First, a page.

Dynamic Design. Realistic dynamism
he simplest way to add some vitality to a composition is to use a photo or a drawing of a naturally dynamic object with an expressive motion theme, such as a car, a running businessman, or a flying bird. Of course such an image is likely to turn into something more important than just a dynamic add-on, so you'll have to exercise your entire inventory of design approaches (such as the analysis of colors, shapes, sizes, textures, etc.) in order to find a good way of inscribing it into your composition. Here we'll only focus on those requirements and limitations that result from the dynamic nature of such an element.
First off, to be able to move without hindrance, an object needs some empty space around it. That's why an element with a strong motion implication may require rearranging the neighboring elements so as to give it some more elbow room, otherwise its motion will "bump into a wall" without producing much of a dynamic effect - or even causing an undesirable impression of an obstacle or entanglement.
If there's more empty space on the trailing side of a dynamic object than in front of it, then the movement is perceived as decelerating, about to stop. This is sometimes accompanied by bending the vector of motion downwards, as we're accustomed to seeing a downwards movement as a final stage of a flying body's trajectory.
On the other hand, if the object has more room to move ahead than behind it, or if its "nose" is above its "tail," we perceive its motion as accelerating and "uphill." Interestingly, when the object is positioned horizontally and symmetrically with equal intervals on both sides, the perceived motion is not only of constant velocity but, in most cases, pretty much slowed down and unpersuasive. This is because we view asymmetry and acceleration as necessary attributes of any psychologically significant motion. Constant linear motion and the state of rest are equivalent not only in physics, but also in design (compare the visual equivalence of straight lines and circular arcs, both having zero curvature range).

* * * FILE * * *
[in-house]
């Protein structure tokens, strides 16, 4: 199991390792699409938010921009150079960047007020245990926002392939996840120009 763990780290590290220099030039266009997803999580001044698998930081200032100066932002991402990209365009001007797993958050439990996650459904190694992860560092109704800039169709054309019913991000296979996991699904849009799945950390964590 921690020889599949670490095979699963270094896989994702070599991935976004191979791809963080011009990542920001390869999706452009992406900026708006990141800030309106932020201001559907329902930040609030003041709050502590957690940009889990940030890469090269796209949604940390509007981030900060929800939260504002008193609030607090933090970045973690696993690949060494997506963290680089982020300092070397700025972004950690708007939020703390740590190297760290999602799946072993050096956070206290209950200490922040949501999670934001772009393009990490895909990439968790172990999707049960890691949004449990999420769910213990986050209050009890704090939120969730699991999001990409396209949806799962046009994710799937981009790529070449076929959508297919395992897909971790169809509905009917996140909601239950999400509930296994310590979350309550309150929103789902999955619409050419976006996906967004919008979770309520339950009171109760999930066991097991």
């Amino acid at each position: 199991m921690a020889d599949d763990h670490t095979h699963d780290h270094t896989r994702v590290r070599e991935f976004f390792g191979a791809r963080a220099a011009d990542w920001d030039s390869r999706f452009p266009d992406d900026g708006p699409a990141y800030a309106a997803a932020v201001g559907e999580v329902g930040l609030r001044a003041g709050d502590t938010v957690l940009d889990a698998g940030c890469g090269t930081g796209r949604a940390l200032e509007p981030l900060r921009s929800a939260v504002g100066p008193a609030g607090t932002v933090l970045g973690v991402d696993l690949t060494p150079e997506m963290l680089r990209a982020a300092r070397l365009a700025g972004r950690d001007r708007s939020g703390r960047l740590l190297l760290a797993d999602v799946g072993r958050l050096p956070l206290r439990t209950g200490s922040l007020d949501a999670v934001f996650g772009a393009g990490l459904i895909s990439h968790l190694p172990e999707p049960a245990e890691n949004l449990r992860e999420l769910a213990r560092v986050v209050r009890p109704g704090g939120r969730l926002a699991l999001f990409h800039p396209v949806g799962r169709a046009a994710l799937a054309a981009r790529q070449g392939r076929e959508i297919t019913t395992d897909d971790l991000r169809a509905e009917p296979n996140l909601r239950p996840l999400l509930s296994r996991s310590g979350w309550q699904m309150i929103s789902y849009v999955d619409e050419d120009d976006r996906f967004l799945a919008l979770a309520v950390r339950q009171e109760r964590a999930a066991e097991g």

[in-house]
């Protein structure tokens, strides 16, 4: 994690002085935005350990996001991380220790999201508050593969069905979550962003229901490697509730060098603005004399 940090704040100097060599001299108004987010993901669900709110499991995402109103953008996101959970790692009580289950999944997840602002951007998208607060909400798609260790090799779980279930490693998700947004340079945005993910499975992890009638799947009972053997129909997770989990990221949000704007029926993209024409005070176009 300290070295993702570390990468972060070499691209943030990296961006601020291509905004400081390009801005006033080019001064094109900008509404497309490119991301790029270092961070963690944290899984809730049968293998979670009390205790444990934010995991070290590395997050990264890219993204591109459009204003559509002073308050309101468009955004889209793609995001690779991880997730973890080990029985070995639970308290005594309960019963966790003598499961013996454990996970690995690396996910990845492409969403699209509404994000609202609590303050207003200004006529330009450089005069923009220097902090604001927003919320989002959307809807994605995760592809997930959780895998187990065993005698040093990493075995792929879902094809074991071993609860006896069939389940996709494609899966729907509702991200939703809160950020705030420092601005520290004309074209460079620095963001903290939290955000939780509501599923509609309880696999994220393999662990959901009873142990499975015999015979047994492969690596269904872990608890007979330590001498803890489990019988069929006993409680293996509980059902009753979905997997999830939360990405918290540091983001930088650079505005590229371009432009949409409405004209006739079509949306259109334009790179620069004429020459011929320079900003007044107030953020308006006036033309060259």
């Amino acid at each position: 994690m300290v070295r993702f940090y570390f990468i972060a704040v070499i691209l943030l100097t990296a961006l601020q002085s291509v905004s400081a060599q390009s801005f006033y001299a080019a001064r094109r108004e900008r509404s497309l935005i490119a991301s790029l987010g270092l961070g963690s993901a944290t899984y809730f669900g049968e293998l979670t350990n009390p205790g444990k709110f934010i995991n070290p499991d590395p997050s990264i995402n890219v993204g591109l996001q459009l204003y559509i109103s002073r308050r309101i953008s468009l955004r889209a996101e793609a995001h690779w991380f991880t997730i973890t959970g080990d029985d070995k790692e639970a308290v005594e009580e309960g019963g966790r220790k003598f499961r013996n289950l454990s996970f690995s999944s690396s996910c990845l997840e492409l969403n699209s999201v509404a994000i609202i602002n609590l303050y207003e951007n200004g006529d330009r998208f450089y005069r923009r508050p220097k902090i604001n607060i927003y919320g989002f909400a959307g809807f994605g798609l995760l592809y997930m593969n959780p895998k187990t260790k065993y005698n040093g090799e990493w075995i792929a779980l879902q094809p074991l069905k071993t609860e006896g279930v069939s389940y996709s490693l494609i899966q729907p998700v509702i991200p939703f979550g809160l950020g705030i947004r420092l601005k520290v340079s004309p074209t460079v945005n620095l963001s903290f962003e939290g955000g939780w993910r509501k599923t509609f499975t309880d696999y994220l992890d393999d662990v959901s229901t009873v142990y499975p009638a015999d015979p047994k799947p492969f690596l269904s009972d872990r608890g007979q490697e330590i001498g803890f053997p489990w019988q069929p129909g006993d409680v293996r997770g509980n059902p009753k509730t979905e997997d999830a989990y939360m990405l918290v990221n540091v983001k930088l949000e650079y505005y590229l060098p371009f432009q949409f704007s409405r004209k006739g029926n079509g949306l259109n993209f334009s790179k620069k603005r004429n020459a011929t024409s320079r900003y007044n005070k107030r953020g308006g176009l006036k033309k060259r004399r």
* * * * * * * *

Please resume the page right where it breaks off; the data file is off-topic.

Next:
Any motion introduces a vector, i.e. a line or direction which, as any other line in your composition, must be carefully coordinated with other dominant directions on the page. Of course in the case of complex, non-geometric images (such as a running figure), this line can be determined only vaguely, and it therefore naturally tends to "snap" to horizontals and verticals. To make perception more seamless, I'd recommend emphasizing the supposed direction of motion by a parallel line positioned close to the dynamic object.
On the other hand, the imprecise yet powerful direction defined by a realistically dynamic image could be used to add a diagonal theme to the composition in an obvious yet unobtrusive manner. As I once mentioned, horizontals and verticals are dominant in almost any composition if only because of the rectangular nature of computer screen and window borders, so breaking this directional monotony in a persuasive way may be difficult. Dynamic images, with their implicit direction without an explicit line, may be very useful here.
Let's see an example. On the Kasparov vs Deep Blue site (that I already referred to before), the expressively dynamic athlete photo defines a diagonal descending direction (top left to bottom right), which is additionally emphasized by the background arc of the earth's horizon seen from space. Both elements avoid being too precise in this directional innovation: both the arc and the athlete's arms and legs are not straight lines, and their implied directions are close but not parallel, producing a fuzzy bunch of diagonals rather than a single definite direction.
|Fig. 1: Horizontal statics vs. diagonal dynamics on the Kasparov vs. Deep Blue site (click the image to visit the page)|
|This lack of definition is not coincidental. One of the fundamental oppositions on the page is that of the static horizontality of the menu bar at the top (supported by the heading lines and the striped texture overlaying the photo) and the slanted dynamism of the photographic elements. Since any contrast works best when the objects are opposed in more than one aspect, it was a good idea to augment the contrast of horizontal vs. diagonal by the oppositions of definite vs. fuzzy and geometric vs. photographic.|
Revised: Mar. 16, 1999